Compared to 2021, the updated forecasts for developed economies like Japan and South Korea aren’t as optimistic. Japan will grow its clean energy capacity by 30% between 2022 and 2027, 2% lower than previously forecast. South Korea will add 28 GW, which is 8% below the IEA’s last report.
What the Future of Renewable Energy Means For Fossil Fuels
Security concerns, fuelled by the war in Ukraine and countries’ climate ambitions, are decisive for the future of fossil fuels and renewables. These factors could lead to waning interest in the former and increasing interest in the latter. Fossil fuels can be replaced with abundant renewable energy.
High gas prices and the fact that new gas capacity won’t launch before 2026 make gas a risky solution. Goldman Sachs sees gas prices remaining twice as high as normal until 2025.
And while gas gets more expensive, renewables are setting records for lower costs. As time goes by, the gap continues to widen. Power from new onshore wind capacity and solar panels projects is around 40% cheaper than that from new coal and gas plants. Renewables are now the cheapest source to generate electricity in countries comprising two-thirds of the world’s population and 90% of electricity generation.
As a result, EU countries that have been planning for gas are now willing to jump directly into using renewable energy.
In regards to Asia, the IEA expects stagnation or even a slight decrease in the annual gas demand of China, India, Japan and South Korea. On the other hand, even after suffering from the 300% jump in LNG prices in October 2022 compared to last year and being left to starve for power by suppliers, developing Asia still has LNG plans.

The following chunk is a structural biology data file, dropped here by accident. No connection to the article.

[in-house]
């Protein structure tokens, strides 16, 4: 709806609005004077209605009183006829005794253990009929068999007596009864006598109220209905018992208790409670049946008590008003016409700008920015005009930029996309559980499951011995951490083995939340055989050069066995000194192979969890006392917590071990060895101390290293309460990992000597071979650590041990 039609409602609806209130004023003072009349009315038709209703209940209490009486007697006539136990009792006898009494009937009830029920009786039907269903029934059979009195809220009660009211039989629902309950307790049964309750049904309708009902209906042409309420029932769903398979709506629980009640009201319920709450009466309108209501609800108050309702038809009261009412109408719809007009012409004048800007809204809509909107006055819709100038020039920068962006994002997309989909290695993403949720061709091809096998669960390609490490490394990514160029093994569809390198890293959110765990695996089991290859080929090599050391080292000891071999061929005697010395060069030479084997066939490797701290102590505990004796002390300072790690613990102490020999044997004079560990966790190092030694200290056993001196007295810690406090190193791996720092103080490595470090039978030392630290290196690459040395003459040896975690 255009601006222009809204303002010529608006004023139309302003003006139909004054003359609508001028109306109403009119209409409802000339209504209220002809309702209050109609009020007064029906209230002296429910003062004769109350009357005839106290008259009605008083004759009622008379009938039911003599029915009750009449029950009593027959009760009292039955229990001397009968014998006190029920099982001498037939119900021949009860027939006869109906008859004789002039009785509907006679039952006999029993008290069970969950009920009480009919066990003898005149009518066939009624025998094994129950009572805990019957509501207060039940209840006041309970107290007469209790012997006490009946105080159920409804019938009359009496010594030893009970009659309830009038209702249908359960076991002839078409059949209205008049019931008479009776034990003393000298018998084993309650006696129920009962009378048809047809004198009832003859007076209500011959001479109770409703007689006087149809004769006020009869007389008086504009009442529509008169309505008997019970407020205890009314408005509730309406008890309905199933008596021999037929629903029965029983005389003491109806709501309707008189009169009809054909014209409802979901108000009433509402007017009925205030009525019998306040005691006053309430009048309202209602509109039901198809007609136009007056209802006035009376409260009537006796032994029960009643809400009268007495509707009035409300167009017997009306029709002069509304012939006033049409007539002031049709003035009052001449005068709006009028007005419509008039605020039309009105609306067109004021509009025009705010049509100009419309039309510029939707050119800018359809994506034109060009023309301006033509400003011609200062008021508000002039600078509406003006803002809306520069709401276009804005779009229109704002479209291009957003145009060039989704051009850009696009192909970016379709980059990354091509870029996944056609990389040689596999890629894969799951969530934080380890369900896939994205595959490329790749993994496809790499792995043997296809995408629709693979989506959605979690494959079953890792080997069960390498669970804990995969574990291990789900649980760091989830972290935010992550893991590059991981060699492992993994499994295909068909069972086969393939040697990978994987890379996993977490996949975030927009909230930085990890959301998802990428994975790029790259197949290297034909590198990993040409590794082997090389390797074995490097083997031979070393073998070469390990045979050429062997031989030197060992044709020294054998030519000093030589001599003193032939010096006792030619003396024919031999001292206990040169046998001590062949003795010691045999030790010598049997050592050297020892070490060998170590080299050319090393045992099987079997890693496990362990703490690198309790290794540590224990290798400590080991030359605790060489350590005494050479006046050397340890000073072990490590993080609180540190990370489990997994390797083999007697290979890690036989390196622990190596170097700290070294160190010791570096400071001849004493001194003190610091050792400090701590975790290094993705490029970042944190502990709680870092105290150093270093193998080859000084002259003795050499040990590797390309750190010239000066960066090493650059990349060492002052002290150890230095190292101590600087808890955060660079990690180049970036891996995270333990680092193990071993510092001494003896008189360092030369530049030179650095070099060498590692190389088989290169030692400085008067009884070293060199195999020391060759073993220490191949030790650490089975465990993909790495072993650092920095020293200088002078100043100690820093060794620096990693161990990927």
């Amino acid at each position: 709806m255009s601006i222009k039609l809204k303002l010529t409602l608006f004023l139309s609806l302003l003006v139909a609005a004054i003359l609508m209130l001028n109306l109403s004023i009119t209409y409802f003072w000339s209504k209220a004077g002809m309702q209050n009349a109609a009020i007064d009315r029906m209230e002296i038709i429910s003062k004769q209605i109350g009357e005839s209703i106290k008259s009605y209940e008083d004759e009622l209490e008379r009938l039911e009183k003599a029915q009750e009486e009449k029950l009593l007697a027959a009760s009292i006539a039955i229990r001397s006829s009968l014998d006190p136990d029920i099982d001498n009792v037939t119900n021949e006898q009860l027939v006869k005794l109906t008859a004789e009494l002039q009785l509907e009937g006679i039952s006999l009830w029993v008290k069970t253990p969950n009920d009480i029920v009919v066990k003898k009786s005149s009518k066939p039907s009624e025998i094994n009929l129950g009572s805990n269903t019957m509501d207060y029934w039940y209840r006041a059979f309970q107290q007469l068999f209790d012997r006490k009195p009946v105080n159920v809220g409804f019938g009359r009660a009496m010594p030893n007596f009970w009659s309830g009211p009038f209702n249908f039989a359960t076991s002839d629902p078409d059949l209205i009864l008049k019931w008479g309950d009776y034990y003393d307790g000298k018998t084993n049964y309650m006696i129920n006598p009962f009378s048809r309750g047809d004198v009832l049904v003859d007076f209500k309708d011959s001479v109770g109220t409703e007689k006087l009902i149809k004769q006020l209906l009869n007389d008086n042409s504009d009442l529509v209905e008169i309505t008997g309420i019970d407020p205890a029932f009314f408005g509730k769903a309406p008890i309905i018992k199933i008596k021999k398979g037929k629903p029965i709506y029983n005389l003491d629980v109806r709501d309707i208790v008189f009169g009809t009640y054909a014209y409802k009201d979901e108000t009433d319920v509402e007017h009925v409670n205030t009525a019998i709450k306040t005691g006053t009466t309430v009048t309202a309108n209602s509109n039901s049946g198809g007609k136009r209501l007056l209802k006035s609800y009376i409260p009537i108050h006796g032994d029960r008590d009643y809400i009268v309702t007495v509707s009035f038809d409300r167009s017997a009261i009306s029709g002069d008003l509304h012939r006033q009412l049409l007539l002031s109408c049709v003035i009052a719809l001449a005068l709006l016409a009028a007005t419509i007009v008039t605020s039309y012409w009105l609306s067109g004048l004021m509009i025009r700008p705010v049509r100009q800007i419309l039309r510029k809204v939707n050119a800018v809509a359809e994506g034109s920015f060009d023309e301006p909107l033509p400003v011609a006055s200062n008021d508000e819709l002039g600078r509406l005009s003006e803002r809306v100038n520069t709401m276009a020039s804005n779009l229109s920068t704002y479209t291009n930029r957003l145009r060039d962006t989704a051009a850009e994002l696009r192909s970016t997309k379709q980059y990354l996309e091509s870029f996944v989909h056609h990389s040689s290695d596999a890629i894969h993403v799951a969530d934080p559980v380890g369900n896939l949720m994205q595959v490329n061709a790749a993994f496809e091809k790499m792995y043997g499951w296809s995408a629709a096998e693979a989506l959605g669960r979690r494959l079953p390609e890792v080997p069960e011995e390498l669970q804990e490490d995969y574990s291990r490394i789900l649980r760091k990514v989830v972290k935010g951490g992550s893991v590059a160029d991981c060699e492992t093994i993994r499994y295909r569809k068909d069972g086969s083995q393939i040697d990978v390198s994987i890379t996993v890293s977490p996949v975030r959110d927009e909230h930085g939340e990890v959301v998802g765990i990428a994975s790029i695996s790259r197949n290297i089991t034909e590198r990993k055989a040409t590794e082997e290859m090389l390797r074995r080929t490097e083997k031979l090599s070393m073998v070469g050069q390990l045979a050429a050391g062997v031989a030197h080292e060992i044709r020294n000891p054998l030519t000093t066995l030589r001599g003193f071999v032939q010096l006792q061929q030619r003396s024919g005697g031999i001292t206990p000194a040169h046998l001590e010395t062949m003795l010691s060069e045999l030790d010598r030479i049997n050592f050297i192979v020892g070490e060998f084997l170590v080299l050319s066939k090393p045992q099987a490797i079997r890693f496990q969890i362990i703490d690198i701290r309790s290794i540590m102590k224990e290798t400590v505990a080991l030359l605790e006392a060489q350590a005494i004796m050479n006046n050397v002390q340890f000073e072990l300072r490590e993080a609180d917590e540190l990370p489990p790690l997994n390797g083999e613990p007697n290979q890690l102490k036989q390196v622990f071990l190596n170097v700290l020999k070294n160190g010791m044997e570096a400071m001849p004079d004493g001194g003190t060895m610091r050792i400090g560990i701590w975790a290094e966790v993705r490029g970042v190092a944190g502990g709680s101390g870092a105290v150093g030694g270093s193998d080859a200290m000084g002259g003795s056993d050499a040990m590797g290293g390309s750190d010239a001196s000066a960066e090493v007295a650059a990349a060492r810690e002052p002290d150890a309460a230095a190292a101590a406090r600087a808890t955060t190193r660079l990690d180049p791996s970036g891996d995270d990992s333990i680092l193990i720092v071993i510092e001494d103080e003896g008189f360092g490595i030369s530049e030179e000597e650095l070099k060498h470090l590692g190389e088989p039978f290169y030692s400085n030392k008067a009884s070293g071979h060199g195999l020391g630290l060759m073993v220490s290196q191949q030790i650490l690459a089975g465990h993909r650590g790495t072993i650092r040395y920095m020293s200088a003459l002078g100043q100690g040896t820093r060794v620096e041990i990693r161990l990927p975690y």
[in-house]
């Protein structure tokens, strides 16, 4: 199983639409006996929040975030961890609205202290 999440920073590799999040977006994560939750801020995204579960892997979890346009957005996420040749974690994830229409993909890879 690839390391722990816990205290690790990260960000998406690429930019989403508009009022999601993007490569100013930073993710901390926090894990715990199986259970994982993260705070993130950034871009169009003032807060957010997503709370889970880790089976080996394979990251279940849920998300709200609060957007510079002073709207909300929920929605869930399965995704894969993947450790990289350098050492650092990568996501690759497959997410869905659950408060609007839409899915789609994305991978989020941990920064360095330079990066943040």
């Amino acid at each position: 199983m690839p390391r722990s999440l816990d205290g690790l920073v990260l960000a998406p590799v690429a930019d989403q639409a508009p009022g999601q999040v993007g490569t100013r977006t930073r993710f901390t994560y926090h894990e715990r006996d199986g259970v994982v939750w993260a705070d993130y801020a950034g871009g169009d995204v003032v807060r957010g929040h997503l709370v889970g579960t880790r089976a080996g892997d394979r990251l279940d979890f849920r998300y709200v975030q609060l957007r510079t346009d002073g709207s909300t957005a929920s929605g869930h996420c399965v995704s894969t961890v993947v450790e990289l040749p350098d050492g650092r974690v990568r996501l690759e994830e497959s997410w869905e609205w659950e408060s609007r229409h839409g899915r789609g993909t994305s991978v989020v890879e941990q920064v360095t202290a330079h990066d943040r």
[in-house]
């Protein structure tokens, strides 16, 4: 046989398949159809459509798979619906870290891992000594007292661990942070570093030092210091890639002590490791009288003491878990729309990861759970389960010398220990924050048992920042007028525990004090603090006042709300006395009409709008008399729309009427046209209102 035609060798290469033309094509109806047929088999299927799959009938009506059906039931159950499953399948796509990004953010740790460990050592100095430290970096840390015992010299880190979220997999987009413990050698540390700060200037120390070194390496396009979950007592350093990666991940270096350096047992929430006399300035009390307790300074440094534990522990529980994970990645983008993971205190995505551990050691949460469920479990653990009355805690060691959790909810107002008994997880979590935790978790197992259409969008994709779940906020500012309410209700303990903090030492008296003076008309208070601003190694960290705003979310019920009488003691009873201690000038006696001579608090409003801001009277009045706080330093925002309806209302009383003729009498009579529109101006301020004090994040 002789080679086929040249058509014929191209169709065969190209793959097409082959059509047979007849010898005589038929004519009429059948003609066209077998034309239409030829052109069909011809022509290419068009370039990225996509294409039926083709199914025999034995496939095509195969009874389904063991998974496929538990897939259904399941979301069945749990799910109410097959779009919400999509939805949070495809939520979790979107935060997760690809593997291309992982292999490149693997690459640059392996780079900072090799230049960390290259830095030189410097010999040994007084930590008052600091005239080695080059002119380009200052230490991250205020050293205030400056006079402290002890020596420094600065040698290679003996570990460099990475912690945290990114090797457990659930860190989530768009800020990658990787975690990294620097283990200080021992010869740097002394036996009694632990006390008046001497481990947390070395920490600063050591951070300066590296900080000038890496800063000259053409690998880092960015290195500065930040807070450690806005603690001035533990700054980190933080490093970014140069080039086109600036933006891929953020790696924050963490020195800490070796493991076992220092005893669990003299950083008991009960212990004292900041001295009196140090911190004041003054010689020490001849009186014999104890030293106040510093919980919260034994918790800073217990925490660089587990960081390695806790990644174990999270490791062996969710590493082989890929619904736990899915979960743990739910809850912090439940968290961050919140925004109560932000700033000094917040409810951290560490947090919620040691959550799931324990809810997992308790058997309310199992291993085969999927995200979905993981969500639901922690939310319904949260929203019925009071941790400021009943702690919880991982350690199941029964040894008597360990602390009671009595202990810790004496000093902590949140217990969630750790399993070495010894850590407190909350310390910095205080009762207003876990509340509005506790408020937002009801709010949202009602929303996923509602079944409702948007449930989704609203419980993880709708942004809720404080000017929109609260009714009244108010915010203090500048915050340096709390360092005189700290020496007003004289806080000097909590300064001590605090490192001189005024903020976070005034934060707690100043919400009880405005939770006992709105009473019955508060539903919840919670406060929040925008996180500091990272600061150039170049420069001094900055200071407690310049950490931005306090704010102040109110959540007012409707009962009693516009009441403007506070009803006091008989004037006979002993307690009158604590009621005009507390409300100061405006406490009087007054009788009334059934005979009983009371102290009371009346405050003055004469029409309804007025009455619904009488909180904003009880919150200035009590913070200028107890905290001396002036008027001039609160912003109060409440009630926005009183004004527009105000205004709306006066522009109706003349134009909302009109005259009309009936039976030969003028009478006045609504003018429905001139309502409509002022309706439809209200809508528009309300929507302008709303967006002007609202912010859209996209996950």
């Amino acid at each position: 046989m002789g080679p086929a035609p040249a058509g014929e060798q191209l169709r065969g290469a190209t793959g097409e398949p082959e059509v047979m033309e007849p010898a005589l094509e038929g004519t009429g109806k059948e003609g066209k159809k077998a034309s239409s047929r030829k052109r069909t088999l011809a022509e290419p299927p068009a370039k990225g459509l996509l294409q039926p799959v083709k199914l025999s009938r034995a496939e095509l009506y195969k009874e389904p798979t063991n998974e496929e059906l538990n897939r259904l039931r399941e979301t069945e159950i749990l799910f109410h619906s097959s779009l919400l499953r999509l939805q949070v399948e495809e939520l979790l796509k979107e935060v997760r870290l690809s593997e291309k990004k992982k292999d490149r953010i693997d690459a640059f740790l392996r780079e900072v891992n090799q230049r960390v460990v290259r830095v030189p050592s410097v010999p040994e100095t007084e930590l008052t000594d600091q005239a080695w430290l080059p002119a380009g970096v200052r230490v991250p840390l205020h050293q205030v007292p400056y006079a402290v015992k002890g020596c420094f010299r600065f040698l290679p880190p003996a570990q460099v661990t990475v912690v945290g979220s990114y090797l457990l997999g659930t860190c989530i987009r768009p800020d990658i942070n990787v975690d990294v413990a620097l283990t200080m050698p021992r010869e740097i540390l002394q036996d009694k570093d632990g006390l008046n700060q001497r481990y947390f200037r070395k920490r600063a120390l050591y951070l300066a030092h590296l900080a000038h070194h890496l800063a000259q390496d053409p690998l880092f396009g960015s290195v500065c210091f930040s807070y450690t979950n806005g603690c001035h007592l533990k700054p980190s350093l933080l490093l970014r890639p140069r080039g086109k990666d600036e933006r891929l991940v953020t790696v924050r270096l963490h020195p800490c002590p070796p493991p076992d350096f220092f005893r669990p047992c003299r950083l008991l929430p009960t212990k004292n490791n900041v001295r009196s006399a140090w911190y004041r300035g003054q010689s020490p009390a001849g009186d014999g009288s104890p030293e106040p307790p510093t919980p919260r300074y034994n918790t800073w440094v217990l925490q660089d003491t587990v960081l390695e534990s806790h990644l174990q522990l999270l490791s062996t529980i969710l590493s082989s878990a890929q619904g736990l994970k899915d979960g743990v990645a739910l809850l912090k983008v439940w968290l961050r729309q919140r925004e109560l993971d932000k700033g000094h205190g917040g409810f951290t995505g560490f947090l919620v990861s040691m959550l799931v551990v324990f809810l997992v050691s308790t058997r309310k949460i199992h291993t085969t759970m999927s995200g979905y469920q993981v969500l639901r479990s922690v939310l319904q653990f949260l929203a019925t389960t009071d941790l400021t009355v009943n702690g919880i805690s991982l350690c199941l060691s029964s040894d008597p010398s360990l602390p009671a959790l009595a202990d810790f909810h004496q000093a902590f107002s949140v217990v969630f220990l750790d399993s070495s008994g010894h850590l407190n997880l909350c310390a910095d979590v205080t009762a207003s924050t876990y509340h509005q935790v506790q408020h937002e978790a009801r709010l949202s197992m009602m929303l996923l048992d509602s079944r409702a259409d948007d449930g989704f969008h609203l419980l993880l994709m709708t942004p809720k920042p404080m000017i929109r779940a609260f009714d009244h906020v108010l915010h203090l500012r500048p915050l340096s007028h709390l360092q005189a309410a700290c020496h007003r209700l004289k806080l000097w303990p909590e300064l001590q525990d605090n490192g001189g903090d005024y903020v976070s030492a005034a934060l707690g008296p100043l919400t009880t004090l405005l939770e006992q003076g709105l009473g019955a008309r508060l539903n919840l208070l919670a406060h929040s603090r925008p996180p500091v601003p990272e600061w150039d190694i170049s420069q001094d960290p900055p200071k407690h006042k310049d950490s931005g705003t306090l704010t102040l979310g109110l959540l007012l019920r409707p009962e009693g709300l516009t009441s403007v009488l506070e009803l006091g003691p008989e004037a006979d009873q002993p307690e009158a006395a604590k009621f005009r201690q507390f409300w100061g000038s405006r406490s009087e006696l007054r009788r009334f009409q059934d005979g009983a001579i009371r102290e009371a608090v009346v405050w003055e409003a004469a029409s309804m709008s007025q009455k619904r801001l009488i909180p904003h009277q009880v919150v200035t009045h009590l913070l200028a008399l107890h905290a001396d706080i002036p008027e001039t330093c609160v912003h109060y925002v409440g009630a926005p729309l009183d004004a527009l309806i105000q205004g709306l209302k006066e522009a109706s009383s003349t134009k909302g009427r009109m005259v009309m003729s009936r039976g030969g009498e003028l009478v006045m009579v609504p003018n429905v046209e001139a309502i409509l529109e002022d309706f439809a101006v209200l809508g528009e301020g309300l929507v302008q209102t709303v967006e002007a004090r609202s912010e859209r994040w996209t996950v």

Emerging Asian countries are building gas infrastructure at scale. The capacity in pre-construction phases across Southeast Asia is 117 GW, more than any other region in the world. In total, 138 GW of new gas plants and 118 LNG terminals are proposed or in construction in the region.
Even boosting domestic fossil fuel production and limiting import reliance won’t help countries ensure low or stable energy prices.
Developing Asia and the Need for Securer and More Sustainable Energy Systems
The current energy crisis has morphed into an economic and social crisis, hitting the most vulnerable the hardest.
The Asian Development Bank sees a no-carbon future as the best insurance against energy crises and a repeat of the current situation. The world’s strongest economies are embracing that path.
Developing nations’ best course of action is to follow suit. These countries have suffered from the unreliability of fossil fuel suppliers and the harshest impacts of the climate crisis for long enough. According to the IEA, to succeed in the clean energy transition, emerging and developing economies should prioritise addressing policy and regulatory uncertainties. They should also address weak grid infrastructure and the lack of access to affordable financing. The benefits for these economies would be worthwhile, considering that they would enable a future with more resilient economic and energy systems.
by Viktor Tachev
Viktor has years of experience in financial markets and energy finance, working as a marketing consultant and content creator for leading institutions, NGOs, and tech startups. He is a regular contributor to knowledge hubs and magazines, tackling the latest trends in sustainability and green energy.Read more